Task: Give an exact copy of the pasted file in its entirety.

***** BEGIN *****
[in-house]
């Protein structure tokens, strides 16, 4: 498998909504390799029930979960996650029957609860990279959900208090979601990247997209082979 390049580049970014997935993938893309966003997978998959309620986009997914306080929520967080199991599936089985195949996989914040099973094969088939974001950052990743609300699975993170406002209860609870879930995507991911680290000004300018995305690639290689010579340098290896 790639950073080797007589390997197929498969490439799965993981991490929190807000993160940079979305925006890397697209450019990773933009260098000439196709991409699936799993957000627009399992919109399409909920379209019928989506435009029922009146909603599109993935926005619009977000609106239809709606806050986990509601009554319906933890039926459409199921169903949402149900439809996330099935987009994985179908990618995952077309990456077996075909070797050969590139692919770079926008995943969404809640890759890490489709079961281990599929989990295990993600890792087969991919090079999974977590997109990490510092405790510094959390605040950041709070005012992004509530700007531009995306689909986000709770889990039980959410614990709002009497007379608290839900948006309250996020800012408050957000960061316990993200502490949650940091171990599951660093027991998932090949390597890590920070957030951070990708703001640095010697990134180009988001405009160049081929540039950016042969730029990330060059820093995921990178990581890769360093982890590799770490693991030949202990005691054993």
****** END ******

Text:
[in-house]
């Protein structure tokens, strides 16, 4: 498998909504390799029930979960996650029957609860990279959900208090979601990247997209082979 390049580049970014997935993938893309966003997978998959309620986009997914306080929520967080199991599936089985195949996989914040099973094969088939974001950052990743609300699975993170406002209860609870879930995507991911680290000004300018995305690639290689010579340098290896 790639950073080797007589390997197929498969490439799965993981991490929190807000993160940079979305925006890397697209450019990773933009260098000439196709991409699936799993957000627009399992919109399409909920379209019928989506435009029922009146909603599109993935926005619009977000609106239809709606806050986990509601009554319906933890039926459409199921169903949402149900439809996330099935987009994985179908990618995952077309990456077996075909070797050969590139692919770079926008995943969404809640890759890490489709079961281990599929989990295990993600890792087969991919090079999974977590997109990490510092405790510094959390605040950041709070005012992004509530700007531009995306689909986000709770889990039980959410614990709002009497007379608290839900948006309250996020800012408050957000960061316990993200502490949650940091171990599951660093027991998932090949390597890590920070957030951070990708703001640095010697990134180009988001405009160049081929540039950016042969730029990330060059820093995921990178990581890769360093982890590799770490693991030949202990005691054993």